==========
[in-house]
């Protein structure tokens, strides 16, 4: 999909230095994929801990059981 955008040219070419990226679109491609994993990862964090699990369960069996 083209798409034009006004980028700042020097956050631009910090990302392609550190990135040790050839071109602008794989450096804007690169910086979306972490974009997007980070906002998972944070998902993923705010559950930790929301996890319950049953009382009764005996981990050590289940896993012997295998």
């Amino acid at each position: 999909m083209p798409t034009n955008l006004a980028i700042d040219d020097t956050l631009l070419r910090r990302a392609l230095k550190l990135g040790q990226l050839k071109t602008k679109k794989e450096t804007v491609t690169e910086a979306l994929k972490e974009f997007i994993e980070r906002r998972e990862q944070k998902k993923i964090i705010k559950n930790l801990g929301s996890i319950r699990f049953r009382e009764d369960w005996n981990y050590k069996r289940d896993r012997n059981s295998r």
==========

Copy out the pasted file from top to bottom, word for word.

[in-house]
């Protein structure tokens, strides 16, 4: 999909230095994929801990059981 955008040219070419990226679109491609994993990862964090699990369960069996 083209798409034009006004980028700042020097956050631009910090990302392609550190990135040790050839071109602008794989450096804007690169910086979306972490974009997007980070906002998972944070998902993923705010559950930790929301996890319950049953009382009764005996981990050590289940896993012997295998």
């Amino acid at each position: 999909m083209p798409t034009n955008l006004a980028i700042d040219d020097t956050l631009l070419r910090r990302a392609l230095k550190l990135g040790q990226l050839k071109t602008k679109k794989e450096t804007v491609t690169e910086a979306l994929k972490e974009f997007i994993e980070r906002r998972e990862q944070k998902k993923i964090i705010k559950n930790l801990g929301s996890i319950r699990f049953r009382e009764d369960w005996n981990y050590k069996r289940d896993r012997n059981s295998r």